s could be distinguished by use of a .coop domain. In 2014, ICA introduced the Global Cooperative Marque for use by ICAs Cooperative members and by WOCCU's Credit Union members so they can be further identified by their coop
ethical consumerism Ethical consumerism (alternatively called ethical consumption, ethical purchasing, moral purchasing, ethical sourcing, or ethical shopping and also associated with sustainable and green consumerism) is a type of consumer activism ''See also Brand ...
label. The marque is used today by thousands of cooperatives in more than a hundred countries. The .coop domain and Co-operative Marque were designed as a new symbol of the global cooperative movement and its collective identity in the digital age. The Co-operative Marque and domain is reserved just for co-operatives, credit unions and organisations that support co-operatives; is distinguished by its ethical badge that subscribes to the seven ICA Cooperative Principles and Co-op Values. Co-ops can be identified on the Internet through the use of the .coop suffix of internet addresses. Organizations using .coop domain names must adhere to the basic co-op values.


Cooperatives as legal entities

A cooperative is a
legal entity In law Law is a system A system is a group of Interaction, interacting or interrelated elements that act according to a set of rules to form a unified whole. A system, surrounded and influenced by its environment, is described by it ...
owned and democratically controlled by its members. Members often have a close association with the enterprise as producers or consumers of its products or services, or as its employees. The legal entities have a range of social characteristics. Membership is open, meaning that anyone who satisfies certain non-discriminatory conditions may join. Economic benefits are distributed proportionally to each member's level of participation in the cooperative, for instance, by a dividend on sales or purchases, rather than according to
capital Capital most commonly refers to: * Capital letter Letter case (or just case) is the distinction between the letters that are in larger uppercase or capitals (or more formally ''majuscule'') and smaller lowercase (or more formally ''minusc ...
invested.International Cooperative Alliance
Statement on the Cooperative Identity
Cooperatives may be classified as either ''worker'', ''consumer'', ''producer'', ''purchasing'' or ''housing'' cooperatives. They are distinguished from other forms of incorporation in that profit-making or economic stability are balanced by the interests of the community. There are specific forms of incorporation for cooperatives in some countries, e.g.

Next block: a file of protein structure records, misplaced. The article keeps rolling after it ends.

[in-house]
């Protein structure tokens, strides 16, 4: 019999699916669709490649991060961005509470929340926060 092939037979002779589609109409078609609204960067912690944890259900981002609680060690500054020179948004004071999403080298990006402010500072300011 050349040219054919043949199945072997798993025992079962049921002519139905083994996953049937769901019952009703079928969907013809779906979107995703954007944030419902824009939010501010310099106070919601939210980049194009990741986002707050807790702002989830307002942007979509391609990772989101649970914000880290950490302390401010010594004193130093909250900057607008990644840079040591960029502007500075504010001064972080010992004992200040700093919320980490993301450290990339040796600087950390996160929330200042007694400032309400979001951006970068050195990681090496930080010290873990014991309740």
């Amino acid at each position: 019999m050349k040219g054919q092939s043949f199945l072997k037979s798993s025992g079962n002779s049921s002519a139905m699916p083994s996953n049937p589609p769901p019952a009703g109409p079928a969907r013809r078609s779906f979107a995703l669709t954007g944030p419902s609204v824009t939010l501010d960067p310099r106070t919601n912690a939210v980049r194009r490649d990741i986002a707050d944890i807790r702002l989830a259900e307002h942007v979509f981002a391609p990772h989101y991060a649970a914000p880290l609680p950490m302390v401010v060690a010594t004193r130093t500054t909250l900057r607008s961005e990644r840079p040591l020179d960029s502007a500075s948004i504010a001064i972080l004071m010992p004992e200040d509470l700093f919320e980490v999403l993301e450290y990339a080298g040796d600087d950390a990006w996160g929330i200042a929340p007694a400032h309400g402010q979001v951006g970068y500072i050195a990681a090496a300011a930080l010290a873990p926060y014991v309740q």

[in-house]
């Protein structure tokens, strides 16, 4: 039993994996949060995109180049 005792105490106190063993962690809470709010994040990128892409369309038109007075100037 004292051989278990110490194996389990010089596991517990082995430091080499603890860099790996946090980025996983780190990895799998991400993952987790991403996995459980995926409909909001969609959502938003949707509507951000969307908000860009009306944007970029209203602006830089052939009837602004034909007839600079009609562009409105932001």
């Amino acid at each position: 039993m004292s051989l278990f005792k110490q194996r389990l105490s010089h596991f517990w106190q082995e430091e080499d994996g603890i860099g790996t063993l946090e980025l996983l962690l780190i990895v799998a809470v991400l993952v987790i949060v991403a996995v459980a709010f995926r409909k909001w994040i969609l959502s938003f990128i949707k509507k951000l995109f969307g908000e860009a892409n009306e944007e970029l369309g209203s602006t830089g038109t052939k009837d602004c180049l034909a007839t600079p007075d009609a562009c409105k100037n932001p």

Finland Finland ( fi, Suomi ; sv, Finland ), officially the Republic of Finland (; ), is a Nordic country in Northern Europe. It shares land borders with Sweden to the west, Russia to the east, Norway to the north, and is defined by the Gulf of B ...

Finland
and
Australia Australia, officially the Commonwealth of Australia, is a Sovereign state, sovereign country comprising the mainland of the Australia (continent), Australian continent, the island of Tasmania, and numerous List of islands of Australia, sma ...

Australia
. Cooperatives may take the form of companies limited by shares or by guarantee, partnerships or unincorporated associations. In the UK they may also use the
industrial and provident society Community benefit societies were historically known as industrial and provident societies (IPS) which are legal entities for a trading business or voluntary organisation in the United Kingdom, the Republic of Ireland, and New Zealand. The name i ...
structure. In the US, cooperatives are often organized as non-capital stock corporations under state-specific cooperative laws. Cooperatives often share their earnings with the membership as
dividend A dividend is a distribution of profit Profit may refer to: Business and law * Profit (accounting), the difference between the purchase price and the costs of bringing to market * Profit (economics), normal profit and economic profit * Profit ...

dividend
s, which are divided among the members according to their participation in the enterprise, such as patronage, instead of according to the value of their capital shareholdings (as is done by a
joint stock company A joint-stock company is a business entity In law, a legal person is any person or 'thing' (less ambiguously, any legal entity) that can do the things a human person is usually able to do in law – such as enter into contracts, lawsuit, sue ...